Discover the culinary delights of northern Italy by campervan
Aceto Balsamico, Parmigiano-Reggiano, Lambrusco and Parma ham – these delicious originals and many more are at home in Emilia-Romagna. In autumn, the northern Italian gourmet region even ups the ante with delights such as truffles, chestnuts and pumpkins. We have put together four must-do culinary experiences for a motorhome tour through Emilia-Romagna.
Freeontour tip #1: visit a traditional "acetaia"
Whether Parmigiano-Reggiano, Aceto Balsamico Tradizionale or Parma ham – some of Italy's most world-famous specialities originate from Emilia-Romagna. The city of Modena is an important culinary centre. But anyone who thinks that the local Aceto Balsamico Tradizionale has anything in common with the Aceto Balsamico di Modena found in many supermarkets is very mistaken. The latter uses grape must and wine vinegar, and is usually produced industrially within a few days. By contrast, Aceto Balsamico Tradizionale, which has had the Protected Designation of Origin (PDO) since 2000, takes at least twelve years to develop its distinctive taste. Why this is so becomes clear when you visit a traditional acetaia, of which about 50 exist in and around Modena today. They are mostly concealed in the attics of residential houses as the high temperature in summer and low temperature in winter there provides the best conditions to facilitate alcoholic fermentation, acetification and ageing.
Often only a few rays of sunlight penetrate the darkened windows. Depending on the size of the acetaia, between 20 and several hundred wooden barrels of different sizes are lined up next to each other. It's warm and stuffy and the smell of vinegar is in the air. The late harvested – and therefore particularly sweet – white Trebbiano grape must, which is mixed with red Lambrusco grapes or Ancellotta grapes, is stored in the barrels. They are pressed straight after harvesting. The must is then boiled for up to 18 hours, reduced to around a third and then filled into a wooden barrel, the "mother barrel". This is where the first natural fermentation takes place. The rest of the manufacturing process takes place in barrel sets consisting of at least five barrels made of different types of wood and in decreasing sizes – and over many years because Aceto Balsamico Tradizionale (ABT) has to be stored for at least twelve years, and ABT Extra Vecchio for even 25 years. During this period, the vinegar becomes increasingly denser and concentrated and is poured gradually into the smaller barrels. An acetaia with e.g. 70 wooden barrels of different sizes will only produce 24 litres of Aceto Balsamico Tradizionale di Modena PDO per year.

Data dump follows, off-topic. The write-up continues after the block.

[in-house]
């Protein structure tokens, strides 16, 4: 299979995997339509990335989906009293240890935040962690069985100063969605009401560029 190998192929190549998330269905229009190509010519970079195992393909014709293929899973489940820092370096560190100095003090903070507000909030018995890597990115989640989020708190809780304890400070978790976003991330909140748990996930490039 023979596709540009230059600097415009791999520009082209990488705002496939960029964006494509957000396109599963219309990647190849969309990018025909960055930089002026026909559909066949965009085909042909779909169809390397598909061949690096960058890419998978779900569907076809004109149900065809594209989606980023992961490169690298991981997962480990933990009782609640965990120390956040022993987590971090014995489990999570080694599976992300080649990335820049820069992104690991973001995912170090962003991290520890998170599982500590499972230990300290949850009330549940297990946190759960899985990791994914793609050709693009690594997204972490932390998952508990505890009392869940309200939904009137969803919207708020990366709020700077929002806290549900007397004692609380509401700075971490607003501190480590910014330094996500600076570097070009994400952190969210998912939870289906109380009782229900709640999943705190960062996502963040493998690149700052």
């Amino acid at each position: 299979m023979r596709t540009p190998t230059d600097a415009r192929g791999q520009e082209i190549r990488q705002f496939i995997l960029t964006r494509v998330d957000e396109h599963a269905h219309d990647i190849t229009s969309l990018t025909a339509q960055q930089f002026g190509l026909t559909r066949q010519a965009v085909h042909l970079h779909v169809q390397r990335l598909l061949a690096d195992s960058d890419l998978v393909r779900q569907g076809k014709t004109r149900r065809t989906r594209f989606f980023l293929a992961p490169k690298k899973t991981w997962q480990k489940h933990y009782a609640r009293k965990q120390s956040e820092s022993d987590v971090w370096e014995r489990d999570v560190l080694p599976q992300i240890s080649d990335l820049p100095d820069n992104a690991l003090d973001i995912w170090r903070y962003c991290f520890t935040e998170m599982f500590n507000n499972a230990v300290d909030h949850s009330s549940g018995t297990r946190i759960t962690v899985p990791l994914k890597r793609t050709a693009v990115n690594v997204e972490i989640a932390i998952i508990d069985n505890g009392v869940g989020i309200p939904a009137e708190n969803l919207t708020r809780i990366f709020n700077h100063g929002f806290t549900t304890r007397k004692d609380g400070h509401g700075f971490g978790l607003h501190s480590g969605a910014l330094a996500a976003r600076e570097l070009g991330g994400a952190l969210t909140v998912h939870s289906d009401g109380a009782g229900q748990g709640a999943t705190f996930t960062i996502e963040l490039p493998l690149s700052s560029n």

This also explains the high price of the strictly controlled liquid, of which only around 100,000 bottles à 100 ml are produced in the roughly 50 acetaias in and around Modena every year. Gourmets have to pay around €50 for a bottle of the twelve-year-old Aceto Balsamico Tradizionale Affinato, and even around €100 for the 25-year-old Extra Vecchio. Therefore, you should use the thick delicacy sparingly in the kitchen and not necessarily waste it on salad dressings. Traditional restaurants around Modena create true culinary delights with just a few drops of the slightly sweet balsamic vinegar, e.g. on vanilla ice cream, strawberries, smoked duck breast, risotto or simply on a small chunk of Parmigiano-Reggiano. If you want to visit a traditional acetaia or need tips on restaurants with local cuisine in and around Modena, take a look at the Visit Modena website.
Freeontour tip #2: visit a Parmigiano-Reggiano cheese dairy
It goes without saying that no self-respecting restaurant in Emilia-Romagna would serve anything but original Parmigiano-Reggiano. After all, this hard cheese has been made in the region for more than 800 years – a tradition that is almost is as old as that of balsamic vinegar, but not nearly as exclusive. The golden yellow Parmigiano-Reggiano is produced for the world market in many cheese dairies in Emilia-Romagna. The "Consorzio del Formaggio Parmigiano-Reggiano" consortium arranges guided tours with tastings, e.g. in the “Hombre” organic Parmesan cheese dairy in Cittanova near Modena. There is an intense smell of cheese in the air. In the storehouse, huge 40 kg Parmesan wheels, each containing up to 600 litres of milk, are stacked in five rows right up to the ceiling. They have already been soaked in brine for 30 days and will then need to age for one to three years before they receive their quality label. A major difference to the hard cheese Grana Padano, which is also at home in northern Italy, lies in the feed: cows whose milk is used for Parmigiano-Reggiano are only allowed to eat grass, hay and cereals. Silage is forbidden as the fermentation substances in the silo would also cause the cheese to ferment. Theoretically, this could be prevented with additives, but this is not allowed in original Parmigiano-Reggiano.